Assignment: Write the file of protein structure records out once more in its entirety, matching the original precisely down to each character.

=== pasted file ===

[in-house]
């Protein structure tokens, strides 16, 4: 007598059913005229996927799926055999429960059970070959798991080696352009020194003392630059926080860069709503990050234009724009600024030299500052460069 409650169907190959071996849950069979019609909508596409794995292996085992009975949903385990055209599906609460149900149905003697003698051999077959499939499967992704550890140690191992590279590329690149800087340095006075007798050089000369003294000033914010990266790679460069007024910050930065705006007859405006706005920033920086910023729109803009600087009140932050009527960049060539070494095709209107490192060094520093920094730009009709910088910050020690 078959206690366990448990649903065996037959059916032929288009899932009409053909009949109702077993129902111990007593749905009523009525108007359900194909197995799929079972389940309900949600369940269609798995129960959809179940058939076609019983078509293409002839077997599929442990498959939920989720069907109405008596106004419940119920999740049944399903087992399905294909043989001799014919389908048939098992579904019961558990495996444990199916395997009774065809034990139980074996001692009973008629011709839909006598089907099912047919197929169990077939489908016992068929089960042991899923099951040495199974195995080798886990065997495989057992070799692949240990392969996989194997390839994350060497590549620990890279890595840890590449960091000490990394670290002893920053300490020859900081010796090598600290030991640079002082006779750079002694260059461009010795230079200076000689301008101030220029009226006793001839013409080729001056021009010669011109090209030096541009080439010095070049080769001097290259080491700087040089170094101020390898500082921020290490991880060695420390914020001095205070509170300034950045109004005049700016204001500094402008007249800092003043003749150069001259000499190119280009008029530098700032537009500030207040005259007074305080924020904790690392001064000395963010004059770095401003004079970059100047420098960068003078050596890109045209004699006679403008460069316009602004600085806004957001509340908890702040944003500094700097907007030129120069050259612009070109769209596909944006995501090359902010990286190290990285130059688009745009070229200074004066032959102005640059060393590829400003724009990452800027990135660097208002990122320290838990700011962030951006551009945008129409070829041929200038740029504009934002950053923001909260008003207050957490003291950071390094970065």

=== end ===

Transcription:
[in-house]
């Protein structure tokens, strides 16, 4: 007598059913005229996927799926055999429960059970070959798991080696352009020194003392630059926080860069709503990050234009724009600024030299500052460069 409650169907190959071996849950069979019609909508596409794995292996085992009975949903385990055209599906609460149900149905003697003698051999077959499939499967992704550890140690191992590279590329690149800087340095006075007798050089000369003294000033914010990266790679460069007024910050930065705006007859405006706005920033920086910023729109803009600087009140932050009527960049060539070494095709209107490192060094520093920094730009009709910088910050020690 078959206690366990448990649903065996037959059916032929288009899932009409053909009949109702077993129902111990007593749905009523009525108007359900194909197995799929079972389940309900949600369940269609798995129960959809179940058939076609019983078509293409002839077997599929442990498959939920989720069907109405008596106004419940119920999740049944399903087992399905294909043989001799014919389908048939098992579904019961558990495996444990199916395997009774065809034990139980074996001692009973008629011709839909006598089907099912047919197929169990077939489908016992068929089960042991899923099951040495199974195995080798886990065997495989057992070799692949240990392969996989194997390839994350060497590549620990890279890595840890590449960091000490990394670290002893920053300490020859900081010796090598600290030991640079002082006779750079002694260059461009010795230079200076000689301008101030220029009226006793001839013409080729001056021009010669011109090209030096541009080439010095070049080769001097290259080491700087040089170094101020390898500082921020290490991880060695420390914020001095205070509170300034950045109004005049700016204001500094402008007249800092003043003749150069001259000499190119280009008029530098700032537009500030207040005259007074305080924020904790690392001064000395963010004059770095401003004079970059100047420098960068003078050596890109045209004699006679403008460069316009602004600085806004957001509340908890702040944003500094700097907007030129120069050259612009070109769209596909944006995501090359902010990286190290990285130059688009745009070229200074004066032959102005640059060393590829400003724009990452800027990135660097208002990122320290838990700011962030951006551009945008129409070829041929200038740029504009934002950053923001909260008003207050957490003291950071390094970065």